David Berkman: Anecdotes
One last thing; in addition to the jazz teachers that I was studying with at Berklee, I began studying classical piano technique a lot more seriously and that continued for the next 12 years or so.
GC: How important was moving to New York City to your musical development?
DB: Extremely. I had always thought I'd move to New York. I liked all of itthe urban-ness, being able to hear all of your musical heroes any time, Brooklyn, the vibe, the all-night hanging out. I think there was a lot more of that in NYC in the past, but it might be I am aging out of the all-night hanging club. I was living in Cleveland and playing gigs from age 21 or 22 to 25 or so. I got to work with older players there that showed me a lot of things, people like Jamey Haddad, Greg Bandy, Bill DeArango, and Willie Smitha fine alto player, but not the more famous Willie Smith. A lot of those musicians were amazing, but the bands never really sounded right, or I should say, they often didn't. There weren't enough strong players on every instrument. There might be a great swinging bassist, but he might not want to read, or the drummer that you hook up with really well couldn't make the gig and you only had a few other choices. I was really into bebop back then, trying to play like Bud Powell and then later Wynton, but maybe the drummer was more of a funk guy and there was an electric bassist on the gig and you are trying to play "Bouncing with Bud" or something.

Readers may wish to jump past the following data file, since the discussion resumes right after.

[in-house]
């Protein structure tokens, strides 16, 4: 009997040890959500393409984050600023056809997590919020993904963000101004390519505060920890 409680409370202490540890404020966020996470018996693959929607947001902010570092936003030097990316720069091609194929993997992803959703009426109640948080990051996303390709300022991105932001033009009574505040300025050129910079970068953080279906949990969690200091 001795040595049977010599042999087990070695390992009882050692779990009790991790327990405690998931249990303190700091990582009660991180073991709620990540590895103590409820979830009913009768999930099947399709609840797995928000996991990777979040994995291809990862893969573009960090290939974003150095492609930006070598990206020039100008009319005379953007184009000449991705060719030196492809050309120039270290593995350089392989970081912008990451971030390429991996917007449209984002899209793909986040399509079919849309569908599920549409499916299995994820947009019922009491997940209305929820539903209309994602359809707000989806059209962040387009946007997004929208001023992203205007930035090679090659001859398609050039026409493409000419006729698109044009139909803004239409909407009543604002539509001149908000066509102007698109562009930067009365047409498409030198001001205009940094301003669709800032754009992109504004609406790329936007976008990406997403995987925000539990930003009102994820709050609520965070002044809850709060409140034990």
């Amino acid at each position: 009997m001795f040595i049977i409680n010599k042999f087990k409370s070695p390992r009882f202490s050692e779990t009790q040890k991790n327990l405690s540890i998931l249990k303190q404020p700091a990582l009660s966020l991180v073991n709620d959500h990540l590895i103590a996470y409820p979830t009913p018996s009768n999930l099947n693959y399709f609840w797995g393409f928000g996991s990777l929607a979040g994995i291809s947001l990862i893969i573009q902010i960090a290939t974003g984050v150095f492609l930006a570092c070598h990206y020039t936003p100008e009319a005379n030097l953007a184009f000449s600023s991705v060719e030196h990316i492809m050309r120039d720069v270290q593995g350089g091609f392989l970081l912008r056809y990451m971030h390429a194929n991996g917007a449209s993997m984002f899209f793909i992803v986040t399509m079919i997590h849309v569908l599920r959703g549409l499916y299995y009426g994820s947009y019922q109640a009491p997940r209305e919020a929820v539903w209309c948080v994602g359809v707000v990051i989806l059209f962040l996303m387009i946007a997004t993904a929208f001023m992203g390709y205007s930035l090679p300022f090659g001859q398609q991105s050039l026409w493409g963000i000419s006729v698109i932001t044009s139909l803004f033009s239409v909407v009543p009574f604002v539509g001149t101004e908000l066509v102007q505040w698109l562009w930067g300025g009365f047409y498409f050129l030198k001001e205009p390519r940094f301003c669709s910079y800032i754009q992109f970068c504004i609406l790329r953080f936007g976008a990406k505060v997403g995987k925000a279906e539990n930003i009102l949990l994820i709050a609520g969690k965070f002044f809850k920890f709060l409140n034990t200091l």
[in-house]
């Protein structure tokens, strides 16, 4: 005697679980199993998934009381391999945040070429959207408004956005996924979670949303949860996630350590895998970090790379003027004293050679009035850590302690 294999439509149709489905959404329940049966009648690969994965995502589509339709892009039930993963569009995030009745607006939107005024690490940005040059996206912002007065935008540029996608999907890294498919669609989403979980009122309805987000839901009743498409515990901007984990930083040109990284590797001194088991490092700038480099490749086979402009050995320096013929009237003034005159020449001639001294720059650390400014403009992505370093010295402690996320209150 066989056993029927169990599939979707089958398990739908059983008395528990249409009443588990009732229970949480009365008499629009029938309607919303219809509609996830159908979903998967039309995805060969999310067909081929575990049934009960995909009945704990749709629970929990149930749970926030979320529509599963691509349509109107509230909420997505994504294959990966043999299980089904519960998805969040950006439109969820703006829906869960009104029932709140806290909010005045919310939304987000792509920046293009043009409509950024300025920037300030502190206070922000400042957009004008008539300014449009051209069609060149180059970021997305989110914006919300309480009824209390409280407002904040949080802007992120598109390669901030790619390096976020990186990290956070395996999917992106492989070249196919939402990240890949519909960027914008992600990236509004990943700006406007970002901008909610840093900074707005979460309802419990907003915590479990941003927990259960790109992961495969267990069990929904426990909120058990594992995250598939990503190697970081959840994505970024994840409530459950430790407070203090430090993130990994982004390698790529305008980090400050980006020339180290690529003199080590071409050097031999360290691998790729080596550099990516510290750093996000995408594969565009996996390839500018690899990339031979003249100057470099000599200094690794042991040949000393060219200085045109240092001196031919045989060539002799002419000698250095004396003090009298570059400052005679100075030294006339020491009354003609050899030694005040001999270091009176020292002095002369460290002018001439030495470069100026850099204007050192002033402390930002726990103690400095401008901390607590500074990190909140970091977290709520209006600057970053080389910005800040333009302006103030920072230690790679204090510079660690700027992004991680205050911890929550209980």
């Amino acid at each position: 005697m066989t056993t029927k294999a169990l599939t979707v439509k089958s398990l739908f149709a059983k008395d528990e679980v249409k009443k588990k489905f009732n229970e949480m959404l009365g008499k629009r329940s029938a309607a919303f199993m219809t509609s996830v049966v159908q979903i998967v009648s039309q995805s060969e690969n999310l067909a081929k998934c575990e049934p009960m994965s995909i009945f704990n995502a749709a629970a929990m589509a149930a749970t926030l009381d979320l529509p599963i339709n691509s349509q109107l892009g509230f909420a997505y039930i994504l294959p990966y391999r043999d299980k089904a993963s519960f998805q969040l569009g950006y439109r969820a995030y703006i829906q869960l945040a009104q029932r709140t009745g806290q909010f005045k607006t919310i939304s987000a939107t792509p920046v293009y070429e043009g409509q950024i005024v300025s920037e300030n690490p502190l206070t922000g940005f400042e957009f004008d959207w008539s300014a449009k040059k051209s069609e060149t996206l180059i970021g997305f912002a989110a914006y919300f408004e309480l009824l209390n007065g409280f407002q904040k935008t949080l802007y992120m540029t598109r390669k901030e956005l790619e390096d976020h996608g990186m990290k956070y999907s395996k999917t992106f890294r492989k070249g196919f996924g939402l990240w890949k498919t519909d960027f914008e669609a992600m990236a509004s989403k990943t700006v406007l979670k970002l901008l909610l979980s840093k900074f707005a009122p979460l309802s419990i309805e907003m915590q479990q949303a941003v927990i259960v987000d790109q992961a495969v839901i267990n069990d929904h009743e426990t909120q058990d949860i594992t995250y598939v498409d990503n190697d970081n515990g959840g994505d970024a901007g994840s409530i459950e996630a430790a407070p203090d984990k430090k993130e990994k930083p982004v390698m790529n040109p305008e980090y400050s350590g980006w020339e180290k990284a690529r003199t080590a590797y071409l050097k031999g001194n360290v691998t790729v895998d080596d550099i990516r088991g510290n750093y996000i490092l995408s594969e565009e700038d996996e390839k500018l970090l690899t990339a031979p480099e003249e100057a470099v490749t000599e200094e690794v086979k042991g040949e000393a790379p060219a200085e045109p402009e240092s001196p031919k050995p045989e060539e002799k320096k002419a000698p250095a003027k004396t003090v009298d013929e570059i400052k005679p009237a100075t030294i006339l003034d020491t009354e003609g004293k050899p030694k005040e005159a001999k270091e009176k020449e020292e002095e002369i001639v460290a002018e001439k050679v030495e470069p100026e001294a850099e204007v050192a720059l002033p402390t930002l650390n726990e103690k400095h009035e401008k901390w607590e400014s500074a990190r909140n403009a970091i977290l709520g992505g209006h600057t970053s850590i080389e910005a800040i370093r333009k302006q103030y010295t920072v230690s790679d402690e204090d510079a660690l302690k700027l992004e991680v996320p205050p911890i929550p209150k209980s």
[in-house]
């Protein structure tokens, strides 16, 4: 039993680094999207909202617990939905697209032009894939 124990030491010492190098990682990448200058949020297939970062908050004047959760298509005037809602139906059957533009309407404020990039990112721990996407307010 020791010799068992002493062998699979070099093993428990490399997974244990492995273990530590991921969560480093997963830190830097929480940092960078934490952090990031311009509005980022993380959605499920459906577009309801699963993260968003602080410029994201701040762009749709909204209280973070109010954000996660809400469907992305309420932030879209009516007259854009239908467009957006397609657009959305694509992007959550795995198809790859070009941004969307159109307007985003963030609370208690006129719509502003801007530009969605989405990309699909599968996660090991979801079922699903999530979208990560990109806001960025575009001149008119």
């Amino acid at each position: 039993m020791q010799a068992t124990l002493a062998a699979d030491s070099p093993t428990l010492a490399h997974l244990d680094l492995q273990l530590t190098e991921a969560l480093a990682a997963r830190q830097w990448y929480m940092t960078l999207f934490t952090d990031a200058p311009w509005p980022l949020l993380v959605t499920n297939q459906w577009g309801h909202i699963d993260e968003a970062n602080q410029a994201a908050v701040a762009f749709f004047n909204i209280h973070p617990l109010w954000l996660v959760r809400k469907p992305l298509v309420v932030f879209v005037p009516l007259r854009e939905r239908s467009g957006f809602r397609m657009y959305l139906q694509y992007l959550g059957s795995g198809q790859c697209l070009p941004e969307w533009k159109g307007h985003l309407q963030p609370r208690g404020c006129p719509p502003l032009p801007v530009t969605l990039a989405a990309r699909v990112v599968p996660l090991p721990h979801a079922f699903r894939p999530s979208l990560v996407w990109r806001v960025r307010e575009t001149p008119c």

When I got to New York, I was suddenly part of a rich jazz community. There were people my age, older and younger that would come over and play sessions and there were people into exactly what I was into musically. And as I moved through that community, I found people that I felt more and more connections with. First players like Rich Perry, Andy Watson, Eliot Zigmund, and Tony Scherr, and later Joel Frahm, Matt Wilson, Chris Cheek, Brian Blade, Ugonna Okegwo, Dick Oatts, and on and on. I formed bands with people, wrote music and played other people's music and of course still do all that. The names keep changing, but the wonderful thing about living in NY is that almost every time you go to play a gig or a jam session, you might meet someone that could become a close musical partner down the line. The next person that will show you something that you need to pursue on your own musical path. That doesn't happen as much in other places, I don't think.
GC: How do you juggle your career as an educator and a performer?
DB: Well, I am glad that I wasn't an educator for a substantial period of my life in New York. I was lucky to be here and play and struggle and it helped that I had a cheap apartment and I didn't really mind about not having any money. I started teaching more about 10 years ago and I was willing to sacrifice some of my practice and playing time to worry less about money. And I do really enjoy teaching and helping younger players get clearer about how to grow as musicians. But I was already over 40 then, so it felt like a good exchange. I am also very fortunate to be teaching in a great place, at Queens College in Flushing with Antonio Hart and Michael Philip Mossman. I've been here for two years and really like the program and the faculty.